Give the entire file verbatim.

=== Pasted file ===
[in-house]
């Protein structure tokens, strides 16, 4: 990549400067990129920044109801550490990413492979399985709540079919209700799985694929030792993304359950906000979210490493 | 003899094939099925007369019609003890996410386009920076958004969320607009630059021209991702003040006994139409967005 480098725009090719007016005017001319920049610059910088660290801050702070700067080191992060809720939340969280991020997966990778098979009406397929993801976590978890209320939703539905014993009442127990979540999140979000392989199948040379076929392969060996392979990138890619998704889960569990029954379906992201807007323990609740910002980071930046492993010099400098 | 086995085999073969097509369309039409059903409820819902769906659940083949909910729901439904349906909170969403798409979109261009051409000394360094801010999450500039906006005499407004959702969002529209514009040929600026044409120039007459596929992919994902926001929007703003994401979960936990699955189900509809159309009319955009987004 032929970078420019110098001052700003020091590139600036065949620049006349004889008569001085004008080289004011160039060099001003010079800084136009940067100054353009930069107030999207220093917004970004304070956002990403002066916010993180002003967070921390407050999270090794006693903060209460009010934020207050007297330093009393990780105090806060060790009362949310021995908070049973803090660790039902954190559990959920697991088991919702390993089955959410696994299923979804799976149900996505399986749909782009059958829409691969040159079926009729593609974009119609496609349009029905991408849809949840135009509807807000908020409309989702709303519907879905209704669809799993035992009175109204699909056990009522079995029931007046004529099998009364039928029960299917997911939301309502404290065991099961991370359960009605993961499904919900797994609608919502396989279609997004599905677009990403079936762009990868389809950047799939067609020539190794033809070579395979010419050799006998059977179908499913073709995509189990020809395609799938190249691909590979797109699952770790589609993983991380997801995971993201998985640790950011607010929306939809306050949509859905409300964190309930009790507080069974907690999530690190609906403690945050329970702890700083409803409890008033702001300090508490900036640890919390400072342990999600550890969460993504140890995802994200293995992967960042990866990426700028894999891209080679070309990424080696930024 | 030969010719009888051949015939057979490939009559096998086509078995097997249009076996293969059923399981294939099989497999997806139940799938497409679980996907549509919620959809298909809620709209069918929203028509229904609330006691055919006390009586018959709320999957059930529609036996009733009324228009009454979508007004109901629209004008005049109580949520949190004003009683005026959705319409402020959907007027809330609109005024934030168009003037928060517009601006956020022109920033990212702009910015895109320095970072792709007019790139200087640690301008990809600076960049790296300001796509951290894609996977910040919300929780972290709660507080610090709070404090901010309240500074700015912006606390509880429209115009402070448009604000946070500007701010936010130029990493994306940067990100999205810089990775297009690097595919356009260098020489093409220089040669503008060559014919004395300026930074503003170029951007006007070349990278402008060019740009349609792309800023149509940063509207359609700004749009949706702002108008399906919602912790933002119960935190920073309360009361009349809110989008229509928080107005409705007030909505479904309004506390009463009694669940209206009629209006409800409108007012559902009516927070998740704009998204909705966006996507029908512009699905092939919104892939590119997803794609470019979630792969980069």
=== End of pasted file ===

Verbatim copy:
[in-house]
């Protein structure tokens, strides 16, 4: 990549400067990129920044109801550490990413492979399985709540079919209700799985694929030792993304359950906000979210490493 | 003899094939099925007369019609003890996410386009920076958004969320607009630059021209991702003040006994139409967005 480098725009090719007016005017001319920049610059910088660290801050702070700067080191992060809720939340969280991020997966990778098979009406397929993801976590978890209320939703539905014993009442127990979540999140979000392989199948040379076929392969060996392979990138890619998704889960569990029954379906992201807007323990609740910002980071930046492993010099400098 | 086995085999073969097509369309039409059903409820819902769906659940083949909910729901439904349906909170969403798409979109261009051409000394360094801010999450500039906006005499407004959702969002529209514009040929600026044409120039007459596929992919994902926001929007703003994401979960936990699955189900509809159309009319955009987004 032929970078420019110098001052700003020091590139600036065949620049006349004889008569001085004008080289004011160039060099001003010079800084136009940067100054353009930069107030999207220093917004970004304070956002990403002066916010993180002003967070921390407050999270090794006693903060209460009010934020207050007297330093009393990780105090806060060790009362949310021995908070049973803090660790039902954190559990959920697991088991919702390993089955959410696994299923979804799976149900996505399986749909782009059958829409691969040159079926009729593609974009119609496609349009029905991408849809949840135009509807807000908020409309989702709303519907879905209704669809799993035992009175109204699909056990009522079995029931007046004529099998009364039928029960299917997911939301309502404290065991099961991370359960009605993961499904919900797994609608919502396989279609997004599905677009990403079936762009990868389809950047799939067609020539190794033809070579395979010419050799006998059977179908499913073709995509189990020809395609799938190249691909590979797109699952770790589609993983991380997801995971993201998985640790950011607010929306939809306050949509859905409300964190309930009790507080069974907690999530690190609906403690945050329970702890700083409803409890008033702001300090508490900036640890919390400072342990999600550890969460993504140890995802994200293995992967960042990866990426700028894999891209080679070309990424080696930024 | 030969010719009888051949015939057979490939009559096998086509078995097997249009076996293969059923399981294939099989497999997806139940799938497409679980996907549509919620959809298909809620709209069918929203028509229904609330006691055919006390009586018959709320999957059930529609036996009733009324228009009454979508007004109901629209004008005049109580949520949190004003009683005026959705319409402020959907007027809330609109005024934030168009003037928060517009601006956020022109920033990212702009910015895109320095970072792709007019790139200087640690301008990809600076960049790296300001796509951290894609996977910040919300929780972290709660507080610090709070404090901010309240500074700015912006606390509880429209115009402070448009604000946070500007701010936010130029990493994306940067990100999205810089990775297009690097595919356009260098020489093409220089040669503008060559014919004395300026930074503003170029951007006007070349990278402008060019740009349609792309800023149509940063509207359609700004749009949706702002108008399906919602912790933002119960935190920073309360009361009349809110989008229509928080107005409705007030909505479904309004506390009463009694669940209206009629209006409800409108007012559902009516927070998740704009998204909705966006996507029908512009699905092939919104892939590119997803794609470019979630792969980069």